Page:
Portraits of Wildflowers

Perspectives on Nature Photography

Spring’s here

with 15 comments

Click for greater clarity.

Click for greater clarity.

In contrast to yesterday’s yesteryear pictures of snow, today’s photograph wants to tell you that spring is making its way into Austin. The temperature here got up to around 82°F (28°C) on February 7, which is when I photographed these buds on an agarita bush, Berberis trifoliolata. For several years I’ve been aware of this shrub’s location on some undeveloped land in my neighborhood, so I went to check it out and wasn’t disappointed.

Agarita is one of those species that botanists like to describe as “well defended.” Imagine a world where people’s knees, elbows, fingers, toes, chins, and noses were as sharp as an agarita’s leaflet tips. Or maybe don’t.

© 2013 Steven Schwartzman

Advertisements

Written by Steve Schwartzman

February 10, 2013 at 6:00 AM

15 Responses

Subscribe to comments with RSS.

  1. Beautiful image! And now I know what those bushes are, thanks! It does seem that spring is indeed here.

    Alex Autin

    February 10, 2013 at 6:49 AM

    • Thanks. I’m glad to have given you a name to attach to this species of bush, which it’s clear you’ve seen around San Antonio.

      Steve Schwartzman

      February 10, 2013 at 7:12 AM

  2. The beautiful old (at least 30 years old and probably much older) Agarita at the corner of my property succumbed to the machetes/saws/ whatever of the Williamson County Surveyors looking for a property pin this past fall. I wish I knew what they were planning on doing. I could have told them where the pin was. There is a bit left on the property to the south of mine so I’m hoping it will survive and perhaps even resprout on my side again. Only time will tell…

    agnes

    February 10, 2013 at 7:49 AM

    • Oh, I’m sorry to hear that, Agnes. First mowers and then surveyors. Let’s hope the part surviving on your neighbor’s land flourishes. And it wouldn’t hurt for you to gather some fruit from the wild to reseed your property.

      Steve Schwartzman

      February 10, 2013 at 7:57 AM

  3. Oh, yum! That agarita’s not so well-defended that it can dissuade a few intrepid women I know from gathering its fruit to make jelly. No, not me – I’ll leave the berry-picking to others. My job is to work in the kitchen and make appreciative noises when the sampling starts. 😉

    shoreacres

    February 10, 2013 at 8:17 AM

    • A few years ago a must-have-been-intrepid friend of ours in Mason gave us a jar of agarita jelly she’d made. It was indeed yummy. Like you, when it comes to agarita I’d rather be on the receiving end of the jelly-making process, but my skin has paid the agarita price for some of my close-up photos of it.

      Steve Schwartzman

      February 10, 2013 at 8:56 AM

  4. Changement d’atmosphère, superbe macro. J’aime beaucoup les berberis ils sont beaux en toute saison.
    bonne dimanche Steve

    chatou11

    February 10, 2013 at 8:33 AM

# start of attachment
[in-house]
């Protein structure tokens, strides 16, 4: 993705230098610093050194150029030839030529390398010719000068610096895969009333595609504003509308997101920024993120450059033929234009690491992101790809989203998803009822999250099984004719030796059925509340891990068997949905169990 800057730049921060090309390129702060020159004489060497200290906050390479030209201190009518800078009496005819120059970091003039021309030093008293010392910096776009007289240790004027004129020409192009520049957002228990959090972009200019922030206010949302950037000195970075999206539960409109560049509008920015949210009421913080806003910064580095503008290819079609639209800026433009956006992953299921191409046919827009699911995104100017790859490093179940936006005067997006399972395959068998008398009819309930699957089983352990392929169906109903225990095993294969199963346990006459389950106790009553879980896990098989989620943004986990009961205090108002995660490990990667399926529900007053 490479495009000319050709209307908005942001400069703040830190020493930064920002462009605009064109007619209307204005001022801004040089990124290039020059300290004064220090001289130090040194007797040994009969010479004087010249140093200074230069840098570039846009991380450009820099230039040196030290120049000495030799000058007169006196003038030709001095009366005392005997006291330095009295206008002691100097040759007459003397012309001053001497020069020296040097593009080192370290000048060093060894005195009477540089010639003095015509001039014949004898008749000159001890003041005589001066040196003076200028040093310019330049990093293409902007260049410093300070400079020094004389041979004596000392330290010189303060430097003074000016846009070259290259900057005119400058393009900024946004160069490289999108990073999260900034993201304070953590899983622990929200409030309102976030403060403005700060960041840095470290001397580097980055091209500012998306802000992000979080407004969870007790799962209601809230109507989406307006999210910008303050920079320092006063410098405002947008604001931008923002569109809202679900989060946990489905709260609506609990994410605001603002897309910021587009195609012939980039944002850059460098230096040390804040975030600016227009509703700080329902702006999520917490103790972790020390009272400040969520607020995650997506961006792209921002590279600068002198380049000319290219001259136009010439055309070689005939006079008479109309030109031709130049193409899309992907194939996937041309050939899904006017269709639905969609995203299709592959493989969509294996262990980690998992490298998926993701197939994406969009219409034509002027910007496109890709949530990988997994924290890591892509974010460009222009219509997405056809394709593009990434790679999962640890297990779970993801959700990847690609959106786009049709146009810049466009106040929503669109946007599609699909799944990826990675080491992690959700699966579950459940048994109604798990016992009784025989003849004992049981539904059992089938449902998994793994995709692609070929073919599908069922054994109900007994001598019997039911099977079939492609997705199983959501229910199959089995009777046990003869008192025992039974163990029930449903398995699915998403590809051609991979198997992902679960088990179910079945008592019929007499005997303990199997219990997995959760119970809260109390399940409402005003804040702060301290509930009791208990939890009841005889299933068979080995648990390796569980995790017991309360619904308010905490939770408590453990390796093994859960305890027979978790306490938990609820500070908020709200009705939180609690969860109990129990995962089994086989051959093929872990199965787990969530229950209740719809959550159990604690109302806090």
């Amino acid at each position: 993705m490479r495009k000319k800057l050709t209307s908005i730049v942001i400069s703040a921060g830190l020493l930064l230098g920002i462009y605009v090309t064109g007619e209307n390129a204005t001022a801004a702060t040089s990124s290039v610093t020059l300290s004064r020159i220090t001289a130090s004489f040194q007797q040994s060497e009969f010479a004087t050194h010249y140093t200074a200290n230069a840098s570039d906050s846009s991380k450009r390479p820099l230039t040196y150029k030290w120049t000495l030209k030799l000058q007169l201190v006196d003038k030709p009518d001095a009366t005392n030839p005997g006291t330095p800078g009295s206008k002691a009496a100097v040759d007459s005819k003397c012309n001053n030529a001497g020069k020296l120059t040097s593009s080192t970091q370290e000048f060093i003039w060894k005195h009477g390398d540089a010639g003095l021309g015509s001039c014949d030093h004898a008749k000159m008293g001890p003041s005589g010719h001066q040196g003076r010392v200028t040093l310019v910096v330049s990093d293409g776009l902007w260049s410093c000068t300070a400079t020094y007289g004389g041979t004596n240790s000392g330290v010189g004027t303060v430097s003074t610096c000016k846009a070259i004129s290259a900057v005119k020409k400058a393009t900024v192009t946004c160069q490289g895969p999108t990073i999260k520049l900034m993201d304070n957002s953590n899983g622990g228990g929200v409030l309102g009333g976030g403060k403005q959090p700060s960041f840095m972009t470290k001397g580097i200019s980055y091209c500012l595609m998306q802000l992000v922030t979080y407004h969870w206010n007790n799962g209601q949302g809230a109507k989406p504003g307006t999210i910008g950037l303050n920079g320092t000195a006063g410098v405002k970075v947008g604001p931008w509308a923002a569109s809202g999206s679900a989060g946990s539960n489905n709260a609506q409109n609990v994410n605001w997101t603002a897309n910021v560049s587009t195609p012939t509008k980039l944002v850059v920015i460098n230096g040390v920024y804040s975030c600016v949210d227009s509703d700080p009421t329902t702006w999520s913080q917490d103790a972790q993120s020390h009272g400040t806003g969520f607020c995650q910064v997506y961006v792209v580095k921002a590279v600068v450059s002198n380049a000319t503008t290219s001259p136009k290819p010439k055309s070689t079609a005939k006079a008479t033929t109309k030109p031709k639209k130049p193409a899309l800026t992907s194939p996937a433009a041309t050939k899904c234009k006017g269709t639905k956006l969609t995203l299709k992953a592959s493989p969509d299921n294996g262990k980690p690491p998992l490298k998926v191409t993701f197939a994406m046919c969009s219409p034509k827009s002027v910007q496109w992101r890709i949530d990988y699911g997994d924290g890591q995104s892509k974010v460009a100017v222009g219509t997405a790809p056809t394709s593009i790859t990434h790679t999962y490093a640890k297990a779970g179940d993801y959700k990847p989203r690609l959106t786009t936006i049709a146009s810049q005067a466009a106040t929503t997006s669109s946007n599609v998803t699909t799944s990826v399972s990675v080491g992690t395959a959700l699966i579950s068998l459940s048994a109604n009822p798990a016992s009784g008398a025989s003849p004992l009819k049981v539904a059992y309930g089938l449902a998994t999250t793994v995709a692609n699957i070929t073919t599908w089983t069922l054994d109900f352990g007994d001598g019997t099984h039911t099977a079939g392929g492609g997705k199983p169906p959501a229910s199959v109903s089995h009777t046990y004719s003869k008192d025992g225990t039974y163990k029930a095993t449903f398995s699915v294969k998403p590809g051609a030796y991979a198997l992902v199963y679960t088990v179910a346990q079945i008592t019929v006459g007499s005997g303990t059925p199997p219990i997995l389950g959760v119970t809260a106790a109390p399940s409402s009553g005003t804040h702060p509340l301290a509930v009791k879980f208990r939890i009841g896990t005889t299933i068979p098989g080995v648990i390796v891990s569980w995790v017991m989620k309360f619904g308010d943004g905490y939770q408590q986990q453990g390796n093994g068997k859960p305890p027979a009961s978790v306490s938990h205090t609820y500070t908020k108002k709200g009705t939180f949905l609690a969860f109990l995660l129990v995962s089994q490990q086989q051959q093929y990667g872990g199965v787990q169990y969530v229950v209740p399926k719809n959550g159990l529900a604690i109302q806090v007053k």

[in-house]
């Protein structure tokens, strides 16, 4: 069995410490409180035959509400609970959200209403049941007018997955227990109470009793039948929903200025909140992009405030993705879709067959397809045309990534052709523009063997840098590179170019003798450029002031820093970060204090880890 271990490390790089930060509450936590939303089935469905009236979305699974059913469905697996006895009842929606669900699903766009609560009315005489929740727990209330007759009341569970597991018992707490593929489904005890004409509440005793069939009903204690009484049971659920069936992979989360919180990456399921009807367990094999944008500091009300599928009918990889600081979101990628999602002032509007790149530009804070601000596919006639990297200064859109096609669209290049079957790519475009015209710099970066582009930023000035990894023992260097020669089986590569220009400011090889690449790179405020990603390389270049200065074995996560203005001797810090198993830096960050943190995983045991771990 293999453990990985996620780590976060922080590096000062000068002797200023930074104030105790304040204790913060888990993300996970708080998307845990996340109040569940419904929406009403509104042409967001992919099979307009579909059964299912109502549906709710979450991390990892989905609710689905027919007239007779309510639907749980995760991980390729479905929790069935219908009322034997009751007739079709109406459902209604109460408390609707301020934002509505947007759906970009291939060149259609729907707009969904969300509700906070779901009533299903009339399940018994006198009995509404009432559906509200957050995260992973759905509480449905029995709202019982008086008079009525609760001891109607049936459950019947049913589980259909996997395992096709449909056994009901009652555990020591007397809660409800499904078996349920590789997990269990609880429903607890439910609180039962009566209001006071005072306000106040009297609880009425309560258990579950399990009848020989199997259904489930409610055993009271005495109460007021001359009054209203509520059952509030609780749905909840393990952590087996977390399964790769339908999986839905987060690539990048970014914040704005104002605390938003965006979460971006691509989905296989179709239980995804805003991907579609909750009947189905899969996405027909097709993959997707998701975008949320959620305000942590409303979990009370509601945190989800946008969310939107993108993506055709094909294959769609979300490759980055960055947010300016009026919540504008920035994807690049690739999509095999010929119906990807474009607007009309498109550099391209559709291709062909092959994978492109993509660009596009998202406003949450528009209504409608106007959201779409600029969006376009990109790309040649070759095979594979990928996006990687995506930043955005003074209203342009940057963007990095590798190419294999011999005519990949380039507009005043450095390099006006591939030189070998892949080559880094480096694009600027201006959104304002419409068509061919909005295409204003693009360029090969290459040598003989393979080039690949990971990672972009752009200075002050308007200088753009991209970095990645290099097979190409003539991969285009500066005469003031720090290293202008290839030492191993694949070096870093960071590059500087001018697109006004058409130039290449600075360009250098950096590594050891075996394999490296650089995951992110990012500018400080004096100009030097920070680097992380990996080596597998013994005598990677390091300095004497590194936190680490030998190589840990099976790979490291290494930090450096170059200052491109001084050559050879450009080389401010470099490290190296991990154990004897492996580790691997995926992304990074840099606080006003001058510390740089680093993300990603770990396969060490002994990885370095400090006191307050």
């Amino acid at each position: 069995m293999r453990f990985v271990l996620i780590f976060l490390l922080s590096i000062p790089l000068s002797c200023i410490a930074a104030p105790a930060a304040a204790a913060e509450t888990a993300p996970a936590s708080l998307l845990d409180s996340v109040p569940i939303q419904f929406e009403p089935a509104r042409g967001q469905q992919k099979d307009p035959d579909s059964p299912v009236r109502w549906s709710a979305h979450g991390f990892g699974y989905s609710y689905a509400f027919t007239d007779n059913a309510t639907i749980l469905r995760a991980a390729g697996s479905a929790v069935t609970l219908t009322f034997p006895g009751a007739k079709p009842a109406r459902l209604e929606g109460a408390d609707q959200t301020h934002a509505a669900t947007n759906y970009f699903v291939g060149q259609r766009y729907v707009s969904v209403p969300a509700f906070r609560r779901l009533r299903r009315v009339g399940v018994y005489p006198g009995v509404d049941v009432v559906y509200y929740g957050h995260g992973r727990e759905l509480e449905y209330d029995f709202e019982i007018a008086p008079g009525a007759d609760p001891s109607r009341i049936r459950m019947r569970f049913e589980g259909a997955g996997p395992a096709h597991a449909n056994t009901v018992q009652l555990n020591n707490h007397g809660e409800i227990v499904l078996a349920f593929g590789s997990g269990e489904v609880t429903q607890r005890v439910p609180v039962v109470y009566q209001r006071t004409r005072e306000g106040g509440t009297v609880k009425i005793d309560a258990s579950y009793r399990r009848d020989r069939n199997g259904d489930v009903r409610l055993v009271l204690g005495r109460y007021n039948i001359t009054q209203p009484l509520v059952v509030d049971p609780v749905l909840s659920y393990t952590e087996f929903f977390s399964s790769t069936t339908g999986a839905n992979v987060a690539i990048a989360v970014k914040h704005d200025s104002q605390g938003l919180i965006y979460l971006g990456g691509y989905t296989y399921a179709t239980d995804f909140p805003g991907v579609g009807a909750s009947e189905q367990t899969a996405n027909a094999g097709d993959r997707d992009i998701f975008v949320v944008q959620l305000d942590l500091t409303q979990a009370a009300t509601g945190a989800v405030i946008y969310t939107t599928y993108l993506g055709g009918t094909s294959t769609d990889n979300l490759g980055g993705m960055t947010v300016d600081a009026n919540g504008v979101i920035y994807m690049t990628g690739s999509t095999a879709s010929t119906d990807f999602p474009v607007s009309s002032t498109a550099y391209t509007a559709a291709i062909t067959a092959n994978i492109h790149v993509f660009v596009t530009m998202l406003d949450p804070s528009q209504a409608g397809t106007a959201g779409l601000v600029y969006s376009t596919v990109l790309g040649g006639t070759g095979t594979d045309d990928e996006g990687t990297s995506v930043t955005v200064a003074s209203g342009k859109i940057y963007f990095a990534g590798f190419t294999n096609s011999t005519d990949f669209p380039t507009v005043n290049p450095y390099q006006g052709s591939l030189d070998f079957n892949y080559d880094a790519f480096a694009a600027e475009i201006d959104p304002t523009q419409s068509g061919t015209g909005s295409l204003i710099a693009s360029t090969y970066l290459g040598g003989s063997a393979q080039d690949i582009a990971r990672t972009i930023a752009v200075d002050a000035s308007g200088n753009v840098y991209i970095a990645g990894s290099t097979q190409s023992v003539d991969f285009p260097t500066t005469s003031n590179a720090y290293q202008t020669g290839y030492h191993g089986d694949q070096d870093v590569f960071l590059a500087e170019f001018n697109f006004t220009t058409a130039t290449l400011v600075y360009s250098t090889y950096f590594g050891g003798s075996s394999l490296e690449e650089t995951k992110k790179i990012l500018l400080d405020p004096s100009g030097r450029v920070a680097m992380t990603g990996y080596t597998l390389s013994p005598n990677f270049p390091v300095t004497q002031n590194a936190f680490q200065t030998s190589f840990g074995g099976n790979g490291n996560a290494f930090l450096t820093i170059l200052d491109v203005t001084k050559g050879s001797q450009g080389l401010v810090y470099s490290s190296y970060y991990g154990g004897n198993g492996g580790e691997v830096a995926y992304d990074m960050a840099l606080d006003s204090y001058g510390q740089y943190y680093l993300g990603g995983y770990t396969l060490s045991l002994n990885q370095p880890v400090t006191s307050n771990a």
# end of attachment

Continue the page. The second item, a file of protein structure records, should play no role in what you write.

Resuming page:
• It’s definitely a change from the last two posts. And the weather here has changed, too: yesterday and today we’ve had gray skies and occasional drizzle, but we’re grateful for any rain we can get. The coming wildflowers will be, too.

      Steve Schwartzman

      February 10, 2013 at 8:53 AM

  5. Beatiful photo of the agarita. Love this plant and I still have not found one in a nursery. Quite a few in western part of my county.

    petspeopleandlife

    February 10, 2013 at 3:07 PM

    • Good luck in finding one at a nursery. Or maybe you can persuade someone in the western part of your county to let you transplant a small one.

      Steve Schwartzman

      February 10, 2013 at 10:12 PM

      • You can order them online from Yucca Do Nursery, Inc., a great source of drought and heat-tolerant plants. Yuccado.com. They’re in south Texas somewhere.

        gardengirl59

        February 11, 2013 at 12:10 PM

  6. Spring has sprung and what better way to delight us than with this striking photo. Think of us here in the Southern Hemisphere bringing out the colder weather clothes to prepare for winter’s arrival in late May.

    Mary Mageau

    February 11, 2013 at 5:10 PM

    • Yes, we live in upside-down worlds from one another. I’m relieved that, whatever your perspective, you found this photo to your liking.

      Steve Schwartzman

      February 11, 2013 at 6:16 PM

  7. […] to make its presence felt in Austin, as you saw from the last two posts and earlier ones of agarita buds and elbowbush flowers, the dried-out remains of last year’s plants still predominate. […]

  8. […] on February 7 when I’d almost left the undeveloped property where I’d found a budding agarita. The prickly pear was in a hard place to photograph and was partly shaded by a tree, but I found a […]


Leave a Reply to Mary Mageau Cancel reply

Fill in your details below or click an icon to log in:

WordPress.com Logo

You are commenting using your WordPress.com account. Log Out /  Change )

Google photo

You are commenting using your Google account. Log Out /  Change )

Twitter picture

You are commenting using your Twitter account. Log Out /  Change )

Facebook photo

You are commenting using your Facebook account. Log Out /  Change )

Connecting to %s

%d bloggers like this: